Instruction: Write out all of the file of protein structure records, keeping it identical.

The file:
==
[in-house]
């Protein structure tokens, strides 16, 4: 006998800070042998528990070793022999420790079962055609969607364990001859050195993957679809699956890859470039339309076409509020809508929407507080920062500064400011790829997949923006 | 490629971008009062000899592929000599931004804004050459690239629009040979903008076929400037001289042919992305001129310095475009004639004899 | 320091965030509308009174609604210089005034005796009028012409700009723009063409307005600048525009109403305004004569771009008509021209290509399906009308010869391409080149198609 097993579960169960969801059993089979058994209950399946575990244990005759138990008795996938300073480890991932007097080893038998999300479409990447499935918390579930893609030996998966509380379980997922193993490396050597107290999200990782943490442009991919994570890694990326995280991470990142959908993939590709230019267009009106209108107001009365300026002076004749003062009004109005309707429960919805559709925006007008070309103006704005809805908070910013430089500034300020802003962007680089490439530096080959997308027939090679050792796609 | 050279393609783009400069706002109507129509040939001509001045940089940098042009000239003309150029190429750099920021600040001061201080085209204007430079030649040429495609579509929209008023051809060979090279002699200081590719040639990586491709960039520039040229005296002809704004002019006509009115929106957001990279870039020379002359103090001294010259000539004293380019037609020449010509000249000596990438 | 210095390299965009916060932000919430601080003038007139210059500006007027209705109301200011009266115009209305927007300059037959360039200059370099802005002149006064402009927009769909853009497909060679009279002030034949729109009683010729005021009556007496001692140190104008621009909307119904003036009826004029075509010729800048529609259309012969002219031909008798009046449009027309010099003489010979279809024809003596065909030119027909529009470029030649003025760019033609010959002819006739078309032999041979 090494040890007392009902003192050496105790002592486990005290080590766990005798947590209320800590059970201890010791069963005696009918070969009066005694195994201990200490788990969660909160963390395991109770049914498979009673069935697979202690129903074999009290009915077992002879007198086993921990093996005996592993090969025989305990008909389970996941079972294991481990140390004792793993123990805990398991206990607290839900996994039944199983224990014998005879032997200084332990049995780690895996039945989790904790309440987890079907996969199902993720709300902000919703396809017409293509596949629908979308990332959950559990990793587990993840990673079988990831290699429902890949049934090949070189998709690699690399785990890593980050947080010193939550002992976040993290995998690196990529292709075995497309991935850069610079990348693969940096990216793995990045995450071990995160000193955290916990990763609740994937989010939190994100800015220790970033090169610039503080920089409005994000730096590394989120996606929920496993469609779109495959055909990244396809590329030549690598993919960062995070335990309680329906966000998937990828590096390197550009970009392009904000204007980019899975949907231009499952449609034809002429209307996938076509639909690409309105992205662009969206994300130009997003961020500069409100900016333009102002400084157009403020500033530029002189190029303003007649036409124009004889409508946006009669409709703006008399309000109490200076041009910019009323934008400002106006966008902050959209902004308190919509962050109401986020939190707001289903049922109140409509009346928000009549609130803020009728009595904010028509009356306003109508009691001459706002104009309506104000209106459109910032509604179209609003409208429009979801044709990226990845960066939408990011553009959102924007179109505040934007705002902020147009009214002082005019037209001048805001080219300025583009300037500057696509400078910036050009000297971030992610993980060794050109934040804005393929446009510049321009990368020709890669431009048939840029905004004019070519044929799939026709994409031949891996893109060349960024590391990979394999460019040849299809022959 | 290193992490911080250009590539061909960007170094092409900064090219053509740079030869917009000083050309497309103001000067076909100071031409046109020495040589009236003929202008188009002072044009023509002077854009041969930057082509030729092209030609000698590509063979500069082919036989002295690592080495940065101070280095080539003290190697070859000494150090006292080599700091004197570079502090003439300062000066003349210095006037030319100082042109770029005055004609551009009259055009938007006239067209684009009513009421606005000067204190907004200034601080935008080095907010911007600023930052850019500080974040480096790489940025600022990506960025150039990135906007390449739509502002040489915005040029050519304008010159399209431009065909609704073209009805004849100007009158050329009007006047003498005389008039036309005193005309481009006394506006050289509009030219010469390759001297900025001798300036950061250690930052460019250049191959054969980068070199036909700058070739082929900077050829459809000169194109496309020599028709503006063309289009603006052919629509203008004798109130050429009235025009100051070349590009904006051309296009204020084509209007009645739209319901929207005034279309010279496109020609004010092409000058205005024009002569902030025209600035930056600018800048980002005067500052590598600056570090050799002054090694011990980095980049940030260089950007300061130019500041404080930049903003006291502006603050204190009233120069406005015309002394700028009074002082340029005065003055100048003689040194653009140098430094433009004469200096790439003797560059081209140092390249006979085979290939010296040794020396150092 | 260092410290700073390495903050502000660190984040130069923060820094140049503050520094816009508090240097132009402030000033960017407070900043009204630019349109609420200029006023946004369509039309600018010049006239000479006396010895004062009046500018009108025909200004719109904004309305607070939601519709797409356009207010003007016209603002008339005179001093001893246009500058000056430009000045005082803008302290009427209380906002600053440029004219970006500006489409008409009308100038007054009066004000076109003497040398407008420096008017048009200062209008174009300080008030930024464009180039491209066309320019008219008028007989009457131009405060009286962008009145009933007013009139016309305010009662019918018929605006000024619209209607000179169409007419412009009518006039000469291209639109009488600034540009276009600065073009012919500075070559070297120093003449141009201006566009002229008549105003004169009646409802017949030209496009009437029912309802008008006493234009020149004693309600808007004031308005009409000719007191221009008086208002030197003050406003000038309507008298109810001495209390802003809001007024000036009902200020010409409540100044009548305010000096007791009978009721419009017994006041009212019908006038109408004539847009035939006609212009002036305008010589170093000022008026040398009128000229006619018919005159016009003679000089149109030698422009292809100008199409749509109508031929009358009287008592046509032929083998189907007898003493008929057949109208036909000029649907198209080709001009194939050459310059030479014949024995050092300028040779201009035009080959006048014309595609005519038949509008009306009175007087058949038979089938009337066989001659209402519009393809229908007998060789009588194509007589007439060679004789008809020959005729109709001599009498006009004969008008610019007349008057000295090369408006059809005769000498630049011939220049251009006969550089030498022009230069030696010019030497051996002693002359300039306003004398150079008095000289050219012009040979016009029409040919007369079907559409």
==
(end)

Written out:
[in-house]
């Protein structure tokens, strides 16, 4: 006998800070042998528990070793022999420790079962055609969607364990001859050195993957679809699956890859470039339309076409509020809508929407507080920062500064400011790829997949923006 | 490629971008009062000899592929000599931004804004050459690239629009040979903008076929400037001289042919992305001129310095475009004639004899 | 320091965030509308009174609604210089005034005796009028012409700009723009063409307005600048525009109403305004004569771009008509021209290509399906009308010869391409080149198609 097993579960169960969801059993089979058994209950399946575990244990005759138990008795996938300073480890991932007097080893038998999300479409990447499935918390579930893609030996998966509380379980997922193993490396050597107290999200990782943490442009991919994570890694990326995280991470990142959908993939590709230019267009009106209108107001009365300026002076004749003062009004109005309707429960919805559709925006007008070309103006704005809805908070910013430089500034300020802003962007680089490439530096080959997308027939090679050792796609 | 050279393609783009400069706002109507129509040939001509001045940089940098042009000239003309150029190429750099920021600040001061201080085209204007430079030649040429495609579509929209008023051809060979090279002699200081590719040639990586491709960039520039040229005296002809704004002019006509009115929106957001990279870039020379002359103090001294010259000539004293380019037609020449010509000249000596990438 | 210095390299965009916060932000919430601080003038007139210059500006007027209705109301200011009266115009209305927007300059037959360039200059370099802005002149006064402009927009769909853009497909060679009279002030034949729109009683010729005021009556007496001692140190104008621009909307119904003036009826004029075509010729800048529609259309012969002219031909008798009046449009027309010099003489010979279809024809003596065909030119027909529009470029030649003025760019033609010959002819006739078309032999041979 090494040890007392009902003192050496105790002592486990005290080590766990005798947590209320800590059970201890010791069963005696009918070969009066005694195994201990200490788990969660909160963390395991109770049914498979009673069935697979202690129903074999009290009915077992002879007198086993921990093996005996592993090969025989305990008909389970996941079972294991481990140390004792793993123990805990398991206990607290839900996994039944199983224990014998005879032997200084332990049995780690895996039945989790904790309440987890079907996969199902993720709300902000919703396809017409293509596949629908979308990332959950559990990793587990993840990673079988990831290699429902890949049934090949070189998709690699690399785990890593980050947080010193939550002992976040993290995998690196990529292709075995497309991935850069610079990348693969940096990216793995990045995450071990995160000193955290916990990763609740994937989010939190994100800015220790970033090169610039503080920089409005994000730096590394989120996606929920496993469609779109495959055909990244396809590329030549690598993919960062995070335990309680329906966000998937990828590096390197550009970009392009904000204007980019899975949907231009499952449609034809002429209307996938076509639909690409309105992205662009969206994300130009997003961020500069409100900016333009102002400084157009403020500033530029002189190029303003007649036409124009004889409508946006009669409709703006008399309000109490200076041009910019009323934008400002106006966008902050959209902004308190919509962050109401986020939190707001289903049922109140409509009346928000009549609130803020009728009595904010028509009356306003109508009691001459706002104009309506104000209106459109910032509604179209609003409208429009979801044709990226990845960066939408990011553009959102924007179109505040934007705002902020147009009214002082005019037209001048805001080219300025583009300037500057696509400078910036050009000297971030992610993980060794050109934040804005393929446009510049321009990368020709890669431009048939840029905004004019070519044929799939026709994409031949891996893109060349960024590391990979394999460019040849299809022959 | 290193992490911080250009590539061909960007170094092409900064090219053509740079030869917009000083050309497309103001000067076909100071031409046109020495040589009236003929202008188009002072044009023509002077854009041969930057082509030729092209030609000698590509063979500069082919036989002295690592080495940065101070280095080539003290190697070859000494150090006292080599700091004197570079502090003439300062000066003349210095006037030319100082042109770029005055004609551009009259055009938007006239067209684009009513009421606005000067204190907004200034601080935008080095907010911007600023930052850019500080974040480096790489940025600022990506960025150039990135906007390449739509502002040489915005040029050519304008010159399209431009065909609704073209009805004849100007009158050329009007006047003498005389008039036309005193005309481009006394506006050289509009030219010469390759001297900025001798300036950061250690930052460019250049191959054969980068070199036909700058070739082929900077050829459809000169194109496309020599028709503006063309289009603006052919629509203008004798109130050429009235025009100051070349590009904006051309296009204020084509209007009645739209319901929207005034279309010279496109020609004010092409000058205005024009002569902030025209600035930056600018800048980002005067500052590598600056570090050799002054090694011990980095980049940030260089950007300061130019500041404080930049903003006291502006603050204190009233120069406005015309002394700028009074002082340029005065003055100048003689040194653009140098430094433009004469200096790439003797560059081209140092390249006979085979290939010296040794020396150092 | 260092410290700073390495903050502000660190984040130069923060820094140049503050520094816009508090240097132009402030000033960017407070900043009204630019349109609420200029006023946004369509039309600018010049006239000479006396010895004062009046500018009108025909200004719109904004309305607070939601519709797409356009207010003007016209603002008339005179001093001893246009500058000056430009000045005082803008302290009427209380906002600053440029004219970006500006489409008409009308100038007054009066004000076109003497040398407008420096008017048009200062209008174009300080008030930024464009180039491209066309320019008219008028007989009457131009405060009286962008009145009933007013009139016309305010009662019918018929605006000024619209209607000179169409007419412009009518006039000469291209639109009488600034540009276009600065073009012919500075070559070297120093003449141009201006566009002229008549105003004169009646409802017949030209496009009437029912309802008008006493234009020149004693309600808007004031308005009409000719007191221009008086208002030197003050406003000038309507008298109810001495209390802003809001007024000036009902200020010409409540100044009548305010000096007791009978009721419009017994006041009212019908006038109408004539847009035939006609212009002036305008010589170093000022008026040398009128000229006619018919005159016009003679000089149109030698422009292809100008199409749509109508031929009358009287008592046509032929083998189907007898003493008929057949109208036909000029649907198209080709001009194939050459310059030479014949024995050092300028040779201009035009080959006048014309595609005519038949509008009306009175007087058949038979089938009337066989001659209402519009393809229908007998060789009588194509007589007439060679004789008809020959005729109709001599009498006009004969008008610019007349008057000295090369408006059809005769000498630049011939220049251009006969550089030498022009230069030696010019030497051996002693002359300039306003004398150079008095000289050219012009040979016009029409040919007369079907559409």